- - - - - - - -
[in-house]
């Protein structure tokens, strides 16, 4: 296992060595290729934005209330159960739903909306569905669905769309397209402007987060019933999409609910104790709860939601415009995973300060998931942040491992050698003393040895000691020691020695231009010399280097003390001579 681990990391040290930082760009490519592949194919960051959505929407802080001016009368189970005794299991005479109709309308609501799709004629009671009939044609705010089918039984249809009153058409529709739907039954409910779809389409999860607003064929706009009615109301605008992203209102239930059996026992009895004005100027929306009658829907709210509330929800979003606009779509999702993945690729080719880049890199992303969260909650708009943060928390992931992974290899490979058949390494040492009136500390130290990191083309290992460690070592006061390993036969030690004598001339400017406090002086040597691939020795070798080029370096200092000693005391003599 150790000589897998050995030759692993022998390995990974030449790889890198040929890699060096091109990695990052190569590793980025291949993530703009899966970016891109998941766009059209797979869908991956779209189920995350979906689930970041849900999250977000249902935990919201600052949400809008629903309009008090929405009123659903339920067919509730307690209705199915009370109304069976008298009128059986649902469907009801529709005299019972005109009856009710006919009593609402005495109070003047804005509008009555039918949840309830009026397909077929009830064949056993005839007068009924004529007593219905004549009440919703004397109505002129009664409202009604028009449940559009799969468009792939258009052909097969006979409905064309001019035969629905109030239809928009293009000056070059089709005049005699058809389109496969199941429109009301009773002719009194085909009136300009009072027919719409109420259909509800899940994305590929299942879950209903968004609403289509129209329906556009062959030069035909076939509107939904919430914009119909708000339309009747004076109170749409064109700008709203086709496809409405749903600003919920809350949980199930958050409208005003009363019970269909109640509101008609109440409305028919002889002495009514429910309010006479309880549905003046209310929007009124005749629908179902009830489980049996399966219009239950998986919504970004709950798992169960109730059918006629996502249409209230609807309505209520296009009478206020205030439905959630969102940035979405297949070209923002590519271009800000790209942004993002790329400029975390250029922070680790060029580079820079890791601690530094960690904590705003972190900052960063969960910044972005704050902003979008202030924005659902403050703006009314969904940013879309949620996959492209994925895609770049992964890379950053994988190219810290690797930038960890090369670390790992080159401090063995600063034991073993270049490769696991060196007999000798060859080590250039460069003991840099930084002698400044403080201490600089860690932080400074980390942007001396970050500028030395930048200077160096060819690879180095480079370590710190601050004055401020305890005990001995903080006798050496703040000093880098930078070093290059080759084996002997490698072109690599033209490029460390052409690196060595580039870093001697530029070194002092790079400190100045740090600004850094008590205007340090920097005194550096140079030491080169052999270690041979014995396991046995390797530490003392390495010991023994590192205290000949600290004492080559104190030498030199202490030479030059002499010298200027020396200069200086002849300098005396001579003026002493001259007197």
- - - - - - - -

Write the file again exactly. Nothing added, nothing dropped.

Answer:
[in-house]
């Protein structure tokens, strides 16, 4: 296992060595290729934005209330159960739903909306569905669905769309397209402007987060019933999409609910104790709860939601415009995973300060998931942040491992050698003393040895000691020691020695231009010399280097003390001579 681990990391040290930082760009490519592949194919960051959505929407802080001016009368189970005794299991005479109709309308609501799709004629009671009939044609705010089918039984249809009153058409529709739907039954409910779809389409999860607003064929706009009615109301605008992203209102239930059996026992009895004005100027929306009658829907709210509330929800979003606009779509999702993945690729080719880049890199992303969260909650708009943060928390992931992974290899490979058949390494040492009136500390130290990191083309290992460690070592006061390993036969030690004598001339400017406090002086040597691939020795070798080029370096200092000693005391003599 150790000589897998050995030759692993022998390995990974030449790889890198040929890699060096091109990695990052190569590793980025291949993530703009899966970016891109998941766009059209797979869908991956779209189920995350979906689930970041849900999250977000249902935990919201600052949400809008629903309009008090929405009123659903339920067919509730307690209705199915009370109304069976008298009128059986649902469907009801529709005299019972005109009856009710006919009593609402005495109070003047804005509008009555039918949840309830009026397909077929009830064949056993005839007068009924004529007593219905004549009440919703004397109505002129009664409202009604028009449940559009799969468009792939258009052909097969006979409905064309001019035969629905109030239809928009293009000056070059089709005049005699058809389109496969199941429109009301009773002719009194085909009136300009009072027919719409109420259909509800899940994305590929299942879950209903968004609403289509129209329906556009062959030069035909076939509107939904919430914009119909708000339309009747004076109170749409064109700008709203086709496809409405749903600003919920809350949980199930958050409208005003009363019970269909109640509101008609109440409305028919002889002495009514429910309010006479309880549905003046209310929007009124005749629908179902009830489980049996399966219009239950998986919504970004709950798992169960109730059918006629996502249409209230609807309505209520296009009478206020205030439905959630969102940035979405297949070209923002590519271009800000790209942004993002790329400029975390250029922070680790060029580079820079890791601690530094960690904590705003972190900052960063969960910044972005704050902003979008202030924005659902403050703006009314969904940013879309949620996959492209994925895609770049992964890379950053994988190219810290690797930038960890090369670390790992080159401090063995600063034991073993270049490769696991060196007999000798060859080590250039460069003991840099930084002698400044403080201490600089860690932080400074980390942007001396970050500028030395930048200077160096060819690879180095480079370590710190601050004055401020305890005990001995903080006798050496703040000093880098930078070093290059080759084996002997490698072109690599033209490029460390052409690196060595580039870093001697530029070194002092790079400190100045740090600004850094008590205007340090920097005194550096140079030491080169052999270690041979014995396991046995390797530490003392390495010991023994590192205290000949600290004492080559104190030498030199202490030479030059002499010298200027020396200069200086002849300098005396001579003026002493001259007197």